Scheduled System Maintenance:
On May 6th, single article purchases and IEEE account management will be unavailable from 8:00 AM - 12:00 PM ET (12:00 - 16:00 UTC). We apologize for the inconvenience.
By Topic

A Method Based on Measured Boundary Conditions for Reconstructing the Magnetic Field Distribution of an Electromagnetic Mechatronic System

Sign In

Cookies must be enabled to login.After enabling cookies , please use refresh or reload or ctrl+f5 on the browser for the login options.

Formats Non-Member Member
$31 $13
Learn how you can qualify for the best price for this item!
Become an IEEE Member or Subscribe to
IEEE Xplore for exclusive pricing!
close button

puzzle piece

IEEE membership options for an individual and IEEE Xplore subscriptions for an organization offer the most affordable access to essential journal articles, conference papers, standards, eBooks, and eLearning courses.

Learn more about:

IEEE membership

IEEE Xplore subscriptions

3 Author(s)
Liang Hu ; State Key Lab. of Fluid Power Transm. & Control, Zhejiang Univ., Hangzhou, China ; Kok-Meng Lee ; Xin Fu

This paper presents a cost-effective method for reconstructing the magnetic field distribution (MFD) from measured data of an electromagnetic mechatronic system (EMS). MFD predictions and measurements for model-based force/torque calculation and magnetic sensors are common problems in EMS where permanent magnets (PMs) and/or electromagnets are employed. In this method, the MFD is reconstructed in the current-free space by solving the Laplace's equation of a magnetic scalar potential with measured boundary conditions (BCs). The reconstruction method, which relaxes the assumption of known magnetic structures commonly made in the magnetic models for design analysis, requires only the normal component of the magnetic flux density on its boundary surface. Two practical applications are given to illustrate the reconstruction method. The first example illustrates the reconstruction of the MFD from published data of a spherical rotor with embedded PMs for a ball-joint-like motor, where the MFD is essential for the Lorentz force computation. The second example reconstructs the MFD in a circular pipe of an electromagnetic flowmeter, where the MFD is essential for the sensitivity computation. Both reconstructions have been experimentally validated by comparing the MFD against measured data. Both comparisons show excellent agreements. In addition, a gradient-based data distribution on MFD is also discussed to illustrate how the BCs are employed for the reconstruction process.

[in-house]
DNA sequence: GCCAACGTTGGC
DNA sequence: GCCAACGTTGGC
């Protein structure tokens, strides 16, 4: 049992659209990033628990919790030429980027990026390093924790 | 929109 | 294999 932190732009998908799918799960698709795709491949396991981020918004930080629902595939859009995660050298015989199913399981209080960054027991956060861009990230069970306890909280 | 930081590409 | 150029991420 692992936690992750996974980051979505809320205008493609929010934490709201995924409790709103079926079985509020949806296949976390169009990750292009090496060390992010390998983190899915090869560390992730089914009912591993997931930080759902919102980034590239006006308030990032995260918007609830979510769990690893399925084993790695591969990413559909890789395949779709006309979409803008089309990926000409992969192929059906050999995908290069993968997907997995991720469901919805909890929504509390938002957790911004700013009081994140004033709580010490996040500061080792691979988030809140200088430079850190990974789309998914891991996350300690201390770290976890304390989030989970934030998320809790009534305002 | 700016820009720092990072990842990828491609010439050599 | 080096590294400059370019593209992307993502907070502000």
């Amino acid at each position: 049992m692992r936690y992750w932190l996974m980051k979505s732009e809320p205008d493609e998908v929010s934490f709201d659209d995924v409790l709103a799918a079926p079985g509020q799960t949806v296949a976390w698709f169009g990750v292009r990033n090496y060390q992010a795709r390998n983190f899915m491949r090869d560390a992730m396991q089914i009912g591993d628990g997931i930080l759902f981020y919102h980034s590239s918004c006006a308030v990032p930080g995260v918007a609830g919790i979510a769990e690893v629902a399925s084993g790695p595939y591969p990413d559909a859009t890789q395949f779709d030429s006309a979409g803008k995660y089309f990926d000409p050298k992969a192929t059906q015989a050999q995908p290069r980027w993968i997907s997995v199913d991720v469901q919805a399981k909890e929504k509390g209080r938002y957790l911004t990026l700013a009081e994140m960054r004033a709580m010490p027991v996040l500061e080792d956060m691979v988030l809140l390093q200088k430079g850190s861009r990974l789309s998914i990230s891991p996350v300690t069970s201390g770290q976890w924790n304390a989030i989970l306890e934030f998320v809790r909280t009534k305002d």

Published in:

Mechatronics, IEEE/ASME Transactions on  (Volume:15 ,  Issue: 4 )